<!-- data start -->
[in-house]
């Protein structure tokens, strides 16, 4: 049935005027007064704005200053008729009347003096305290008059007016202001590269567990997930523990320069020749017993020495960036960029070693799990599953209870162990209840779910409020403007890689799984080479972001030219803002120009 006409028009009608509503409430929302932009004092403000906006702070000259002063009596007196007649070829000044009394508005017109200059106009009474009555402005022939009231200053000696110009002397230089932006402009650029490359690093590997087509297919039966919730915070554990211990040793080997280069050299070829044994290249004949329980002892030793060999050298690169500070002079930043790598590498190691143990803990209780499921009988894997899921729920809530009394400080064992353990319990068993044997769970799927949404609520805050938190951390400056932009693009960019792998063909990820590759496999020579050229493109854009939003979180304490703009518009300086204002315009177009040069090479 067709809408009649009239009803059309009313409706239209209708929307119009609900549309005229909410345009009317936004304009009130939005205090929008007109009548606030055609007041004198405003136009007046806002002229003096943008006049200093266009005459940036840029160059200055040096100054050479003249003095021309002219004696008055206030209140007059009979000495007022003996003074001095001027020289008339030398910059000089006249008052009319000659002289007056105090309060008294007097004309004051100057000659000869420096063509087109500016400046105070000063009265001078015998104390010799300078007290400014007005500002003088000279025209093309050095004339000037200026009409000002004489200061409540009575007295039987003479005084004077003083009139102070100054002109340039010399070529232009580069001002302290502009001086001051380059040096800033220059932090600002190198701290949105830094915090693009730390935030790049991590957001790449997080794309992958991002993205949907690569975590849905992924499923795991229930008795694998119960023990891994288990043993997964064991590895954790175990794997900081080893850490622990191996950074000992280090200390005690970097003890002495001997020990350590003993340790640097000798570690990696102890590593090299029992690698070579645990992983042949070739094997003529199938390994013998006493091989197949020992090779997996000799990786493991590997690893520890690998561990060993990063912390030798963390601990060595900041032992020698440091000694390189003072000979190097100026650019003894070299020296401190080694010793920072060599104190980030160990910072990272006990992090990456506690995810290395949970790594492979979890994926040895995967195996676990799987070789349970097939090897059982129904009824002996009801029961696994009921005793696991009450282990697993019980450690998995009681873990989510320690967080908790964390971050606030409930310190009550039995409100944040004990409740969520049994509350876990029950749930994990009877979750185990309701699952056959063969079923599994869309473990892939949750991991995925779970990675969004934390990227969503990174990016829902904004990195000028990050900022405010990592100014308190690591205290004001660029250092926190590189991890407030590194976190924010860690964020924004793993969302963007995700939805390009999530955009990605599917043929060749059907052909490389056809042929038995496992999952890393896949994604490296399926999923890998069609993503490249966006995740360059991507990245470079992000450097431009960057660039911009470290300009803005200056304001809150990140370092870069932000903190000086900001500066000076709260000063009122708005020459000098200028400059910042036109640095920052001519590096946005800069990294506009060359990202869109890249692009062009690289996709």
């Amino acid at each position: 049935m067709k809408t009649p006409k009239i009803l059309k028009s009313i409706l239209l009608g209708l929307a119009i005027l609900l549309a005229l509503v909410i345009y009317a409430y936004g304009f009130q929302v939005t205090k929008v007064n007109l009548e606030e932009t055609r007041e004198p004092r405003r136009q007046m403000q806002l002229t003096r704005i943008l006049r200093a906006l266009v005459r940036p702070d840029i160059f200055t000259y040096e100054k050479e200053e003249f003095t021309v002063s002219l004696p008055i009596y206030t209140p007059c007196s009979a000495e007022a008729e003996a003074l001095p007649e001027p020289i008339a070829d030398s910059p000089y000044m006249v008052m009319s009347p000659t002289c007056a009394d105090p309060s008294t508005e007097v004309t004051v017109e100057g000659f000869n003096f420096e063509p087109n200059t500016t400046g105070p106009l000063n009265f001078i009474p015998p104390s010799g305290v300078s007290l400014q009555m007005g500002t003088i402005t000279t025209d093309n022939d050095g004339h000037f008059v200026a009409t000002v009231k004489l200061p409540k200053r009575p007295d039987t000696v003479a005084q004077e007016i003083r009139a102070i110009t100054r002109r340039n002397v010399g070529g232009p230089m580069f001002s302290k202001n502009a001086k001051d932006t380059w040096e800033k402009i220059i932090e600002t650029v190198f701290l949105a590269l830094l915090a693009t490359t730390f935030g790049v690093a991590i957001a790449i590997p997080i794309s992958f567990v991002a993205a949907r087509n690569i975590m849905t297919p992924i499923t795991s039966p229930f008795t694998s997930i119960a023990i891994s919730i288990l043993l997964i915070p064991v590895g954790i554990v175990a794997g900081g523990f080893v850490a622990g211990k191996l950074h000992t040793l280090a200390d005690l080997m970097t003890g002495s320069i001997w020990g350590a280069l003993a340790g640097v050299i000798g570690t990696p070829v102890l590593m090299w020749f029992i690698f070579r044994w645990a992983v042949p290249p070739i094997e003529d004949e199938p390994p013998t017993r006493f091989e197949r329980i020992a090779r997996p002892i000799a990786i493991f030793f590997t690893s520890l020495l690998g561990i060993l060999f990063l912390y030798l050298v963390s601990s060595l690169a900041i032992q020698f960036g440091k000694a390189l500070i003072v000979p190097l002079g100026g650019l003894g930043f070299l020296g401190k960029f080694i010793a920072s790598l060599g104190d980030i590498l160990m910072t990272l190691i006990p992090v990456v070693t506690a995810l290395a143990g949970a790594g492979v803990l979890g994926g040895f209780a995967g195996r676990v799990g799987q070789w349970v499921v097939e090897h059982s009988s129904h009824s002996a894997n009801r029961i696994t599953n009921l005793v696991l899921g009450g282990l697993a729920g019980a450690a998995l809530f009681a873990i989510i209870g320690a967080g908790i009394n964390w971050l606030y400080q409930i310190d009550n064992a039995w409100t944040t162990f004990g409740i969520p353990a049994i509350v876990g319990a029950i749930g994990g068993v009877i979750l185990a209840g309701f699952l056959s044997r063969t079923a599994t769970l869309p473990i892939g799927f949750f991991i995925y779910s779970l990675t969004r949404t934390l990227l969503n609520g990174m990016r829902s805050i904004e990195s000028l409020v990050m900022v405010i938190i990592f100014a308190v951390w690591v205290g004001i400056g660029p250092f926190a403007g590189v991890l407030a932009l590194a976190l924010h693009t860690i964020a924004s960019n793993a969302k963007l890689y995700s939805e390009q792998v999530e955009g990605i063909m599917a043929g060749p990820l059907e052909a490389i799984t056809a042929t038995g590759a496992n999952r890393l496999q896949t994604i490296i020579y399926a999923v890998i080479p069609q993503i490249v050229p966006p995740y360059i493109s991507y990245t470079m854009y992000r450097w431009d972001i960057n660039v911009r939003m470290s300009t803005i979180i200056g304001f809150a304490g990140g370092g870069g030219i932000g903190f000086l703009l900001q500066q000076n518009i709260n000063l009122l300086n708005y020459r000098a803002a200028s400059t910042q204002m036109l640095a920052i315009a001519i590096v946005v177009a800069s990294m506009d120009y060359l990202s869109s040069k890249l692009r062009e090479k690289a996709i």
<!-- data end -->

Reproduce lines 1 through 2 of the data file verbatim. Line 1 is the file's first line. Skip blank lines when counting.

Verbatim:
[in-house]
């Protein structure tokens, strides 16, 4: 049935005027007064704005200053008729009347003096305290008059007016202001590269567990997930523990320069020749017993020495960036960029070693799990599953209870162990209840779910409020403007890689799984080479972001030219803002120009 006409028009009608509503409430929302932009004092403000906006702070000259002063009596007196007649070829000044009394508005017109200059106009009474009555402005022939009231200053000696110009002397230089932006402009650029490359690093590997087509297919039966919730915070554990211990040793080997280069050299070829044994290249004949329980002892030793060999050298690169500070002079930043790598590498190691143990803990209780499921009988894997899921729920809530009394400080064992353990319990068993044997769970799927949404609520805050938190951390400056932009693009960019792998063909990820590759496999020579050229493109854009939003979180304490703009518009300086204002315009177009040069090479 067709809408009649009239009803059309009313409706239209209708929307119009609900549309005229909410345009009317936004304009009130939005205090929008007109009548606030055609007041004198405003136009007046806002002229003096943008006049200093266009005459940036840029160059200055040096100054050479003249003095021309002219004696008055206030209140007059009979000495007022003996003074001095001027020289008339030398910059000089006249008052009319000659002289007056105090309060008294007097004309004051100057000659000869420096063509087109500016400046105070000063009265001078015998104390010799300078007290400014007005500002003088000279025209093309050095004339000037200026009409000002004489200061409540009575007295039987003479005084004077003083009139102070100054002109340039010399070529232009580069001002302290502009001086001051380059040096800033220059932090600002190198701290949105830094915090693009730390935030790049991590957001790449997080794309992958991002993205949907690569975590849905992924499923795991229930008795694998119960023990891994288990043993997964064991590895954790175990794997900081080893850490622990191996950074000992280090200390005690970097003890002495001997020990350590003993340790640097000798570690990696102890590593090299029992690698070579645990992983042949070739094997003529199938390994013998006493091989197949020992090779997996000799990786493991590997690893520890690998561990060993990063912390030798963390601990060595900041032992020698440091000694390189003072000979190097100026650019003894070299020296401190080694010793920072060599104190980030160990910072990272006990992090990456506690995810290395949970790594492979979890994926040895995967195996676990799987070789349970097939090897059982129904009824002996009801029961696994009921005793696991009450282990697993019980450690998995009681873990989510320690967080908790964390971050606030409930310190009550039995409100944040004990409740969520049994509350876990029950749930994990009877979750185990309701699952056959063969079923599994869309473990892939949750991991995925779970990675969004934390990227969503990174990016829902904004990195000028990050900022405010990592100014308190690591205290004001660029250092926190590189991890407030590194976190924010860690964020924004793993969302963007995700939805390009999530955009990605599917043929060749059907052909490389056809042929038995496992999952890393896949994604490296399926999923890998069609993503490249966006995740360059991507990245470079992000450097431009960057660039911009470290300009803005200056304001809150990140370092870069932000903190000086900001500066000076709260000063009122708005020459000098200028400059910042036109640095920052001519590096946005800069990294506009060359990202869109890249692009062009690289996709």